Review: Sirens, Mercury Theatre

Earlier this year Colchester’s Mercury Theatre announced its Mercury Originals season, a programme of ground-breaking new plays from local writers. The first production in the programme, Sirens, kicks off the season in style and is a touching story of family, loss and belonging.

Written by Kenny Emson, Sirens is set on Mersea Island in Essex and follows two characters, Rory (Simon Darwen) and Gemma (Tanya-Loretta Dee) over three time periods. In 1987 the pair break into the Mersea Island RNLI station on Halloween. Rory wants to escape the island and run away for a new life in London, Gemma wants him to notice that’s she’s not drinking. But the evening doesn’t go to plan and their lives are turned upside down. The play picks up 17 years later with Rory trying to bond with his daughter, Isla (Jesse Akele), while still dealing with the repercussions of his actions that night. Fast forward another 17 years and Rory and Gemma meet once again and reflect on the events of the past 34 years.

With strong direction from Bethany Pitts, Sirens is an engaging and thought-provoking production from start to finish. Kenny Emerson paints a realistic picture of living in an island community, and his script combines comedy and tragedy incredibly well. There are laugh-out-loud moments to begin with – particularly with jokes to entertain local audience members (unless you’re from Coggeshall!) before they give way to a more reflective and moving atmosphere in the third act. The pacing throughout is spot on and reflects the changing tone of the piece – the first act is fast-paced as the young Rory and Gemma spar with one another, and slows by the third act as the more mature couple stop and take stock of their lives.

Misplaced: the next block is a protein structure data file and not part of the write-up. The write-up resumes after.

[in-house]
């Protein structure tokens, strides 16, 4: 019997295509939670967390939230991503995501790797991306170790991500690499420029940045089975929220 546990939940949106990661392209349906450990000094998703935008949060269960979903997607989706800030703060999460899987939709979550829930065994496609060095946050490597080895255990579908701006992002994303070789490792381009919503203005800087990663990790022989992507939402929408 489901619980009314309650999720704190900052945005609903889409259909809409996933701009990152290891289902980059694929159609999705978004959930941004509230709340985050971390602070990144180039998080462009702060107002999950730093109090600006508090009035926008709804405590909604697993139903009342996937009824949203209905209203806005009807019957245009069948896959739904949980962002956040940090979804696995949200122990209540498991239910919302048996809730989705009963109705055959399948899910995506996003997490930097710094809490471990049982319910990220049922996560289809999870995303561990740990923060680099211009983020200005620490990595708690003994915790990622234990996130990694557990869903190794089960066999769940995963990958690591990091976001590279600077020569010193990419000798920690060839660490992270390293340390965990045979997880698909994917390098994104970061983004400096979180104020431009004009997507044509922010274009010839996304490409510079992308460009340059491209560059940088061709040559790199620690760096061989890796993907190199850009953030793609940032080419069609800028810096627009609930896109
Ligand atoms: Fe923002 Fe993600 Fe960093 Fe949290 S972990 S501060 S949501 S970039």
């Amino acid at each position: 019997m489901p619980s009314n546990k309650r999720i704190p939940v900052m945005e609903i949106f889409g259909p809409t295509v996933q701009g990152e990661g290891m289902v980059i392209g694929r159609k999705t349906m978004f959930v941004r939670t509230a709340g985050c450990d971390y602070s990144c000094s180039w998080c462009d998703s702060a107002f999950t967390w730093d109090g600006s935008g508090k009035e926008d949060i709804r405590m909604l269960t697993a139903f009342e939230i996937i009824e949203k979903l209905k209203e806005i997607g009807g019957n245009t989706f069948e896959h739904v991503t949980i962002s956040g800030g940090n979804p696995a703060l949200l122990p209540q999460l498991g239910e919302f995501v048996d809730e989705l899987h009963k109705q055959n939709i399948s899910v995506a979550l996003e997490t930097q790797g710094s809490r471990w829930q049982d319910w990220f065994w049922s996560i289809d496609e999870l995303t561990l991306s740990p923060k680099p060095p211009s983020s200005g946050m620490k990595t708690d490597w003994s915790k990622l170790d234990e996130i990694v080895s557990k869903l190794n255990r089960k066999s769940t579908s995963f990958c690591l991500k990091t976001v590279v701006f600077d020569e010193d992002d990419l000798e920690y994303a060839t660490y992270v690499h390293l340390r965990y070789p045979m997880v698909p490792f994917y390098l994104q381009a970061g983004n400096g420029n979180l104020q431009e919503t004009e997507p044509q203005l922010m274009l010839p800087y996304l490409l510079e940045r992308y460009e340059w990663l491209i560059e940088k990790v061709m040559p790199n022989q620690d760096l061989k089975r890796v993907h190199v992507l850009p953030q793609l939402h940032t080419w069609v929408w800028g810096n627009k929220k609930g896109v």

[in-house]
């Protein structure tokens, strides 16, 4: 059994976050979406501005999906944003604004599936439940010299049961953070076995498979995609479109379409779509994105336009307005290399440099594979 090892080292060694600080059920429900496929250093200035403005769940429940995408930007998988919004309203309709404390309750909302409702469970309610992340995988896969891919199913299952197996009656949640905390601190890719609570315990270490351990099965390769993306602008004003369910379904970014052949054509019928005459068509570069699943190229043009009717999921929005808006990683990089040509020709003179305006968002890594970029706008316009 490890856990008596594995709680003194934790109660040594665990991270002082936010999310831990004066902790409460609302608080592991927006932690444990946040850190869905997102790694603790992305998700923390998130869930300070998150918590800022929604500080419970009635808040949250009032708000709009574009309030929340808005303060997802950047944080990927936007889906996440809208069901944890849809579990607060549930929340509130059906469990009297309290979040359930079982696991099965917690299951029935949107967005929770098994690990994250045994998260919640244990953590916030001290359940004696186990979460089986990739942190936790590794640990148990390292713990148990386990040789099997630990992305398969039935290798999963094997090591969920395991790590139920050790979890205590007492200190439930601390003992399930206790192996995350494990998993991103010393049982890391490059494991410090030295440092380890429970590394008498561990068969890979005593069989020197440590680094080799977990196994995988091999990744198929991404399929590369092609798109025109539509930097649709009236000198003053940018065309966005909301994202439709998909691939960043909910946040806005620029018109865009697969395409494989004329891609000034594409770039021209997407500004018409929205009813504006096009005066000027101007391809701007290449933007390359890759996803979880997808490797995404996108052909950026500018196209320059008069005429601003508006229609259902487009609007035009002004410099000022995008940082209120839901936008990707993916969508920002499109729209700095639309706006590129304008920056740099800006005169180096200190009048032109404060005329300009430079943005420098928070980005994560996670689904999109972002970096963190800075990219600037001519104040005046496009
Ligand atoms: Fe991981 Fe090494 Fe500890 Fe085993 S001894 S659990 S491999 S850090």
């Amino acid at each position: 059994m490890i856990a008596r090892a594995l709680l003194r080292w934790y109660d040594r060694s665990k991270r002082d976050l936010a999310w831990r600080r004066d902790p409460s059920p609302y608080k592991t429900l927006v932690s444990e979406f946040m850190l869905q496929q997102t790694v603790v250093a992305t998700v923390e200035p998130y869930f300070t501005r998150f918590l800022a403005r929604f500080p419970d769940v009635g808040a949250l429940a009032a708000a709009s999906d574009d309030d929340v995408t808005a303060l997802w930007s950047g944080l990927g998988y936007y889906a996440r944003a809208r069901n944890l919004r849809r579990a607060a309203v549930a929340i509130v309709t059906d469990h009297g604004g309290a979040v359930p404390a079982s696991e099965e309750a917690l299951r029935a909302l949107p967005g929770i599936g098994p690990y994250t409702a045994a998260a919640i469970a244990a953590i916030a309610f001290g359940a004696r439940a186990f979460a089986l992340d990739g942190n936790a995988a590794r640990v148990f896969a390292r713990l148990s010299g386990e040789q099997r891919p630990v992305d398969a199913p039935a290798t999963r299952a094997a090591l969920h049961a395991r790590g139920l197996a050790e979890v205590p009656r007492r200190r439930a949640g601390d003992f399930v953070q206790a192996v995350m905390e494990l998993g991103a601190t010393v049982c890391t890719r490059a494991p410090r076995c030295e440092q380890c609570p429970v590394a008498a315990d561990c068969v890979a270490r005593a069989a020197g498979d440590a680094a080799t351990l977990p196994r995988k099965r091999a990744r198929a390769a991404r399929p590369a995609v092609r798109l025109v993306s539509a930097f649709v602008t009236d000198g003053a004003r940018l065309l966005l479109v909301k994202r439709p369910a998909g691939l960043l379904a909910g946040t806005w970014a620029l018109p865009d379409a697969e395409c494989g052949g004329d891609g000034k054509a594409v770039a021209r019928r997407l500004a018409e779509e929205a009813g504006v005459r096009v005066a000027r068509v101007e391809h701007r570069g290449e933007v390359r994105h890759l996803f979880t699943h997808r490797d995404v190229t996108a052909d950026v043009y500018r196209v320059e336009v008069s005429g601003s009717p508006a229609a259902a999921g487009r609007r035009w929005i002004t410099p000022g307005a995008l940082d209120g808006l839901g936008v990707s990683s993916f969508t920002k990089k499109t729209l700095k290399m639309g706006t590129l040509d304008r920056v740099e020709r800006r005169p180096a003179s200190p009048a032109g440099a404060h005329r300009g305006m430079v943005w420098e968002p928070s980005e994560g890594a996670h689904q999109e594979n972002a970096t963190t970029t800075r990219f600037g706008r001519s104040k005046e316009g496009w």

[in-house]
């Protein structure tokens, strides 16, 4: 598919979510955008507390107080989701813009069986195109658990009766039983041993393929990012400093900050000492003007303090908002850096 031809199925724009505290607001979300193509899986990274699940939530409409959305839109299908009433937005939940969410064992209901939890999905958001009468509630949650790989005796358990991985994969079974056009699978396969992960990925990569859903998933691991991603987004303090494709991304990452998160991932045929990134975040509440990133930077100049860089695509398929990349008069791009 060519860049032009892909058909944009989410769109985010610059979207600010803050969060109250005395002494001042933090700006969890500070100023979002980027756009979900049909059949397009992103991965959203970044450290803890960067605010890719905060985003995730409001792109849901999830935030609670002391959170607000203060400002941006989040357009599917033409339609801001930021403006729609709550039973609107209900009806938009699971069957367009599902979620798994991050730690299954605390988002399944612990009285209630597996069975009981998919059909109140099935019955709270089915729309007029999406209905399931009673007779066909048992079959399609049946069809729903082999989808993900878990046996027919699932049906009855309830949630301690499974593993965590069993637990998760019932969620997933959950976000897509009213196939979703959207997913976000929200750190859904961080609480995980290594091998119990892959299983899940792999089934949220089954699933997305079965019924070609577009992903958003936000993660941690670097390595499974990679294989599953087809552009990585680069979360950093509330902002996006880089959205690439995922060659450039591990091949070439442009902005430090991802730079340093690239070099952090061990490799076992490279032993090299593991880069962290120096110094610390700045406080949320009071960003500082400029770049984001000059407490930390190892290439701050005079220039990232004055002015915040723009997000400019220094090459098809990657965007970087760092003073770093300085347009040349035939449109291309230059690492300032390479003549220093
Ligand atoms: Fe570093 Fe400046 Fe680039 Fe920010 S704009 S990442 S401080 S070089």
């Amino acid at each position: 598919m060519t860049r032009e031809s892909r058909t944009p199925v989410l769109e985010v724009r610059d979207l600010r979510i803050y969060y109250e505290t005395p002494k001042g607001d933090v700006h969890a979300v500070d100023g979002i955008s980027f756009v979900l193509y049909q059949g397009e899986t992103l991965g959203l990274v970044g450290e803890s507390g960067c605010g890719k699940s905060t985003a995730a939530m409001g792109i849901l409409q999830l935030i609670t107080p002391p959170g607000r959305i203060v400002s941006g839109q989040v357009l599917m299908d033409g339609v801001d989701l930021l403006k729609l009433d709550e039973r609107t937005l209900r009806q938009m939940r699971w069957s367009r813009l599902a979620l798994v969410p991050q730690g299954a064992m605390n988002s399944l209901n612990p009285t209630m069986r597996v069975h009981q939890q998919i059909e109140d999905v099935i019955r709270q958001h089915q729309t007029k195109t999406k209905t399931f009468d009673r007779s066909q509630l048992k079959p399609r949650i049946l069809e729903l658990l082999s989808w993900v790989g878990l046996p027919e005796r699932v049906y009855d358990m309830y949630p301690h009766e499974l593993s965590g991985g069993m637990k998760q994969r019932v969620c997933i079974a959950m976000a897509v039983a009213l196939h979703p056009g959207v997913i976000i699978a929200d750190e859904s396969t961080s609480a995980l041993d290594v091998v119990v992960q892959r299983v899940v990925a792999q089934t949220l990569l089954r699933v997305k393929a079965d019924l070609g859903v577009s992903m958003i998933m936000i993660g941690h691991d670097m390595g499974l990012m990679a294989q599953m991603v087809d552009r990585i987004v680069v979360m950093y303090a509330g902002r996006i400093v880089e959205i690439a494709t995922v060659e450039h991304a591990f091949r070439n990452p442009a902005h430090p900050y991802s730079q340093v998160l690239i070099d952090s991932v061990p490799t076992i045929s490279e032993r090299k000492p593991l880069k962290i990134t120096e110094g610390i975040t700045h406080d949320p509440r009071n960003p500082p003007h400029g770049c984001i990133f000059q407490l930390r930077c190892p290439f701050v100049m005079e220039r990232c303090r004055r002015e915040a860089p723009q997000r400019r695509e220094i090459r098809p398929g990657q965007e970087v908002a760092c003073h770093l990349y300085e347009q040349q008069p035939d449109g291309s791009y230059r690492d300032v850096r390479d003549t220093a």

Earlier this year the Mercury Theatre reopened following a multi-million pound redevelopment, and its new studio takes centre stage for this performance. The intimate setting works incredibly well and Cara Evans and Zoë Hurwitz’s design ensures there’s nowhere to hide as Ryan and Gemma’s hopes and dreams come crashing down in front of us. The sound and lighting design (courtesy of Frazer Merrick and Kathrine Sandys respectively) is used to great effect, not only to bring the island to life but also add to the tension, particularly during the first act as Rory regales his love interest with a chilling horror story on Halloween.

Another strength of Sirens is the acting, with all three cast members putting in superb performances. Simon Darwen does a sterling job of leading the audience on an emotional journey as Rory matures over the course of the play. He’s all-too-eager and energetic as the teenager, keen to impress Gemma and impatient to escape the island; while his older Rory is the polar opposite, more mature and worldly. Darwen’s speech near the end of the play is one of the highlights, providing one of the most touching moments that’s sure to tug at the heartstrings. Tanya-Loretta Dee never fails to impress and her performance in Sirens is certainly no different. Likewise her character’s journey is incredibly effecting as Gemma experiences challenges throughout her life. Jesse Akele is a breath of fresh air as the young Isla, cheeky and all-too-knowing, but underneath it all still a youngster who likes a hug from her dad.

With strong direction, a talented cast and a realistic and moving script, Sirens is a beautiful and thoroughly captivating production that leaves you wanting more. Sirens sets the bar high for the Mercury Originals season, and is certainly not to be missed!

Rating: 5 out of 5.

Sirens plays at the Mercury Theatre until 6 November.

Photo credit: Pamela Raith

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